The most straightforward method of interfacing an FTIR spectrometer to a peripheral device is to use the nominally collimated beam obtained directly from the interferometer. This method is usually adequate as long as the peripheral device is within a few inches of the interferometer. But for larger separations, a considerable signal loss will usually occur due to the inherent beam spread corresponding to the field-of-view of the interferometer. For example, with a 4 degree field-of-view, a nominally collimated 1 inch diameter beam will increase in diameter about one inch in a distance of 15 inches. With this amount of beam spread, a significant portion of the beam is likely to fall outside of the usable aperture of a typical sampling system, leading to vignetting of the IR beam and loss of signal.
The present invention eliminates vignetting by taking advantage of the unique properties of confocal optics. Although the system employs reflective optical elements, the principle is equally valid for a design using transmitting lenses. The latter case is used as a simplified illustration (see FIG. 2).
Consider two lenses, L1 and L2, having equal focal lengths f, and separated by a distance equal to 2f. With this lens system, a collimated beam parallel to the system axis (as illustrated by the heavy lines) will be brought to a focus at the common focal point by the first lens, and then recollimated by the second lens. This "confocal" configuration is clearly convenient for use in an optical transfer system, since it provides a standardized collimated output format having the same nominal beam diameter as the input beam.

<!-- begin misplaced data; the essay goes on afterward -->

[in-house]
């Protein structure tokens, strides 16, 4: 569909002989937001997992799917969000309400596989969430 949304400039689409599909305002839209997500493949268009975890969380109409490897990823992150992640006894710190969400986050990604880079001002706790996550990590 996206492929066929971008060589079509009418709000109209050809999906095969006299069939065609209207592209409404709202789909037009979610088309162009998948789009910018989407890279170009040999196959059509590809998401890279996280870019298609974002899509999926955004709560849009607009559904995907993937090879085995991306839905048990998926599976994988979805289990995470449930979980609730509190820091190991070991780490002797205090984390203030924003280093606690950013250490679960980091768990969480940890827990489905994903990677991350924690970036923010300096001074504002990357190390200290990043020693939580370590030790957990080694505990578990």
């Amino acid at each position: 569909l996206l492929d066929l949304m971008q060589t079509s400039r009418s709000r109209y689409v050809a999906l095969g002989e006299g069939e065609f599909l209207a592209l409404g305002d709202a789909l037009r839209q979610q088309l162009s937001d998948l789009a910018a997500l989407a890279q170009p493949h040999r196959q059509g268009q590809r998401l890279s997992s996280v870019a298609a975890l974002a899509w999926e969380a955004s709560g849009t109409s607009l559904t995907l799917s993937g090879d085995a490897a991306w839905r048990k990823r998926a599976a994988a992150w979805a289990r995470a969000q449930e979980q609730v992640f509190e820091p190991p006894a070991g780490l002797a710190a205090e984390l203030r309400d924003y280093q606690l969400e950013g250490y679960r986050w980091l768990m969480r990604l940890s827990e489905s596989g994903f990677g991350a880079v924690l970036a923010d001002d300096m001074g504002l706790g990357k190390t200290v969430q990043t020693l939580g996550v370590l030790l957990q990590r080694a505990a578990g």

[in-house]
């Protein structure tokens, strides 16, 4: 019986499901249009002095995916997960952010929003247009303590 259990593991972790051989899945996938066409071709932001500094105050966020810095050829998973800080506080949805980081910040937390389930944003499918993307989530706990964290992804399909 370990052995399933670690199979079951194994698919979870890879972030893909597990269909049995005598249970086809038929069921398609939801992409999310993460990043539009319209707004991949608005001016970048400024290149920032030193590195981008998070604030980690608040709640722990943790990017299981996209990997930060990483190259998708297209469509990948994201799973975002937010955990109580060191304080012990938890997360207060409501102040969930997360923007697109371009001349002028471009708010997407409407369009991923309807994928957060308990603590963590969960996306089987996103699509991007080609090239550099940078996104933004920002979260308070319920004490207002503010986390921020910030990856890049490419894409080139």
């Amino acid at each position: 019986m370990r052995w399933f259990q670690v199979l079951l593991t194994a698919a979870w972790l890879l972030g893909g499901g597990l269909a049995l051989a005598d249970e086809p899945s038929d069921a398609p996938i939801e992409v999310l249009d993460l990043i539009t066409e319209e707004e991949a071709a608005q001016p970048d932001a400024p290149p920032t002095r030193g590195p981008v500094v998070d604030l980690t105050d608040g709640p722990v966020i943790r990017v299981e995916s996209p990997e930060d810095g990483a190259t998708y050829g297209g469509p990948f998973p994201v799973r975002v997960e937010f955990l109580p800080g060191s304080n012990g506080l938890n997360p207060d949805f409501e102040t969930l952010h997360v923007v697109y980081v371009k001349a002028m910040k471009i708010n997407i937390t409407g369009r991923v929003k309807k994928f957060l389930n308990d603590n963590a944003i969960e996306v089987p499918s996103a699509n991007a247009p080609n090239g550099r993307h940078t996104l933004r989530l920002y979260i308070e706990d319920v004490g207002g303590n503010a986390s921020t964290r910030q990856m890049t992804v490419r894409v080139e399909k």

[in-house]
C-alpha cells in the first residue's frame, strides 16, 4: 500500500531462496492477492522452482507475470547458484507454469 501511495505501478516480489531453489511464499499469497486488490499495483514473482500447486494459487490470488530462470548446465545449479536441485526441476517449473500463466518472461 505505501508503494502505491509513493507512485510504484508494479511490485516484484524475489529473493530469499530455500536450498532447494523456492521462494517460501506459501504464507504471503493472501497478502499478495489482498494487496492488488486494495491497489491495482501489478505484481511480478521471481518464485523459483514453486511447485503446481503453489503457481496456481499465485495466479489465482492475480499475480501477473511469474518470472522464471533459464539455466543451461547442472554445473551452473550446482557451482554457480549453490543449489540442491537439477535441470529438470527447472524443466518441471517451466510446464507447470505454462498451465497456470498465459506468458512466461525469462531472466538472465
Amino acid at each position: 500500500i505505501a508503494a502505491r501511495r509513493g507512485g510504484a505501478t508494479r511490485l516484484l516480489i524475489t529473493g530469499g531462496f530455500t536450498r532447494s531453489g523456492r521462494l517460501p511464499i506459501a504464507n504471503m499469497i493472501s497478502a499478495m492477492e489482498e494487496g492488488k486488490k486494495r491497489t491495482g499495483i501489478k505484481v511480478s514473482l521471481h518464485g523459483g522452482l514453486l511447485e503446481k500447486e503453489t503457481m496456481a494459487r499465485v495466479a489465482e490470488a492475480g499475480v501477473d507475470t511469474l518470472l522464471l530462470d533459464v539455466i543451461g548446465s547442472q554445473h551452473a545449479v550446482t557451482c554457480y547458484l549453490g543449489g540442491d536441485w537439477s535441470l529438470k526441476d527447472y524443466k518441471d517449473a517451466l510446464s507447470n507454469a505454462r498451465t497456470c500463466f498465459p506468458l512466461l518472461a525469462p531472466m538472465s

If an aperture A represents the limiting aperture of the interferometer, imaging theory indicates that this aperture will have an image A' which is conjugate to A, in the sense that all the rays passing through A will also pass through A'. It can be shown that, for the conditions assumed, the separation between A and A' will always be 4f, no matter where A is located relative to the lens system. This simple relationship permits specifying a family of optical systems in which the interferometer aperture is successively reimaged in appropriate planes as the beam passes through the optics, thereby minimizing the effects of vignetting.
In the example given in FIG. 2, A' is a "real" image of A, in the sense that the optical rays actually pass through the area indicated by A'. In other cases, such as the one illustrated in FIG. 3, A' may correspond to a "virtual" image, because the rays do not actually pass through A' but only appear to a down-stream observer to have come from A'. In this case, B is an intermediate real image formed by the first lens. In either case, the separation between A and A' will be equal to 4f, as noted above.
The same considerations also apply when both the object and the image are downstream from the confocal system. This situation an occur when the "object" of the system is actually an image formed by another imaging system.
The more general case involving confocal optical elements having different focal lengths is somewhat more complicated. If the object distance D(o) and the image distance D(i) are measured from the common focus, it can be shown that:
where f1 and f2 are the focal lengths of the two optical elements, D(o) is taken as positive to the left of the focus, and D(i) is positive to the right of the focus.
In the case of equal focal lengths (f1=f2), this reduces to:
D(i)=4f-D(o), or D(i)+D(o)=4f
The focusing elements used in the disclosed system are 90° parabolic reflectors having various focal lengths. A typical confocal section might use a pair of 641 focal length paraboloids, yielding a mirror separation of 12". Minimum beam growth would occur when the interferometer aperture falls 6" in front of the first mirror, yielding a conjugate image 6" beyond the second mirror.